Livestream workshop MASTERLIST

There’s loads of brilliant opportunities for writers open to scripts in early 2020- are you writing for the Women’s Prize for Playwriting, or the ETPEP Award? The 2019 Bruntwood Prize live-stream workshops have wrapped up, but why not re-watch the back catalogue of brilliant writers again?

Whether you are totally new to writing for the stage, or an established playwright we hope that the guidance of the brilliant writers who have contributed to the workshop series will support your own writing.

Led by internationally recognised playwrights the livestream workshops are completely free to access and augment our always growing archive of workshops created for the Bruntwood Prize.


2019’s sessions include;


David Eldridge – Telling story as dramatic action: making backstory active and other tips, notes and thoughts

In our first 2019 workshop playwright David Eldridge discussed how to tell a story as dramatic action, making backstory active and other tips, notes and thoughts on play-writing, using his own multi-award winning works as an example. With the writers in the room, the workshop sets tasks to write along to as you watch.



Jo Clifford– on Imagery, Metaphor and Meaning

In our second 2019 workshop playwright Jo Clifford discusses Imagery, Metaphor and Meaning and the role of theatre in engendering empathy.



Patricia Cornelius- Lovely, lovely, sometimes ugly dialogue

Recommended 14+

At the heart of the Bruntwood Prize is collaboration and partnership – to support playwrights, to encourage people to tell stories, to see work on our stages and beyond. With that in mind we partner with international playwrights for workshops too! Here we join Windham-Campbell Prize winner Patricia Cornelius and playwrights supported by Playwriting Australia to explore writing dialogue for the stage.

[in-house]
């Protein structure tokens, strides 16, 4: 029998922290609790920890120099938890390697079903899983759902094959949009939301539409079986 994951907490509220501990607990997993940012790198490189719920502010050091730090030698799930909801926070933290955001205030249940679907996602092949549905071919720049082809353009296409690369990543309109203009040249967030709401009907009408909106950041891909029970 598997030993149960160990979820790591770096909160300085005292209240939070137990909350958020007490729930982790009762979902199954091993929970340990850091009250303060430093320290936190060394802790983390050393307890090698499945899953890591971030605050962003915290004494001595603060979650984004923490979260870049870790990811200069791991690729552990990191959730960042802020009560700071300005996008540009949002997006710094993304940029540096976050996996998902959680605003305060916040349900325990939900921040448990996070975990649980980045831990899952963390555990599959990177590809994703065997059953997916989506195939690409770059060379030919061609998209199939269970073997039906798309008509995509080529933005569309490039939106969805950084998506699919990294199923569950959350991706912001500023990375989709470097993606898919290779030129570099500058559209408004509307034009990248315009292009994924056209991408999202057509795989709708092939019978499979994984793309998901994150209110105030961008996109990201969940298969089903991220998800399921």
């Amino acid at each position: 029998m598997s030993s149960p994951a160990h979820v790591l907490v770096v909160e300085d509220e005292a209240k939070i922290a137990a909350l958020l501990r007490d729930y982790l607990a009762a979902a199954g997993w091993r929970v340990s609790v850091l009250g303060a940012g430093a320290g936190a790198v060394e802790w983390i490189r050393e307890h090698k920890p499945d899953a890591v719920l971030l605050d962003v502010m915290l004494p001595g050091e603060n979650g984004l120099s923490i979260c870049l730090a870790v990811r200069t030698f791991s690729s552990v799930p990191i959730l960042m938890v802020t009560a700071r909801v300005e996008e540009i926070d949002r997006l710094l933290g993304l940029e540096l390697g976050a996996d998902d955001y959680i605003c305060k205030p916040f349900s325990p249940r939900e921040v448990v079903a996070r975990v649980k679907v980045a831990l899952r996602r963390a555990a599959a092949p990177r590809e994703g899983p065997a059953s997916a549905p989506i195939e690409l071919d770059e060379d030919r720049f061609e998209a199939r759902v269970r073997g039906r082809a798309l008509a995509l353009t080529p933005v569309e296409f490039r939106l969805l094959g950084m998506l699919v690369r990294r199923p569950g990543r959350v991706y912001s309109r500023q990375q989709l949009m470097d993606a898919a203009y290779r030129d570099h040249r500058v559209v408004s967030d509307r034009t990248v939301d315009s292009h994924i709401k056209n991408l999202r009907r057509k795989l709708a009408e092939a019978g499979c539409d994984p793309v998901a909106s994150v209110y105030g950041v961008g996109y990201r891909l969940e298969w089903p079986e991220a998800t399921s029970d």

Winsome Pinnock on the relationship between the epic and the intimate in writing for the stage

In this workshop Winsome and the playwrights explore the idea of the “big” play. Using discussion, playtexts and exercises you will experience how your work is enhanced when it moves between the domestic and the epic. Starting with character we will examine how “ordinary” people react to and are affected by huge political events.

In this workshop Winsome will ask you to begin with a character who is different to yourself. Some questions to consider:

  • What is their age, gender, name,
  • What are their physical characteristics?
  • How do they make money?
  • Where are they at this very moment? What are they doing?
  • What do they need?
  • Do they have a secret?
  • Do they have a problem?
  • Do they have a memory?
  • What is something they believe?
  • What is something they wish for?


Naomi Iizuka- Telling Ghost Stories

In this workshop we join the multi-award winning Naomi Iizuka with her playwriting class at the UC San Diego as she discusses the ghost and the ghost story on stage. (You can also spot International Commendation winner Dave Harris in this video! He is a student at UC San Diego)

To begin, think on what is it that haunts you as as a writer. Free write for around 5 mins- Naomi calls this ‘swimming’


Tanika Gupta on how you might explore your work to ensure that the story you want to tell is clear, dramatic and theatrical


What makes a good story? What is the story YOU want to tell? In this session, recorded live in the Royal Exchange Theatre Studio Tanika and the live writers explore this and more as a group, look at some plays, read a few excerpts and do a few short exercises.



Also- Check out the 2017 round up of our livestream workshops below, or go to for the full archive of provocations, tips and writing exercises.


2017 Workshop Round-up

Published on:
18 Feb 2020


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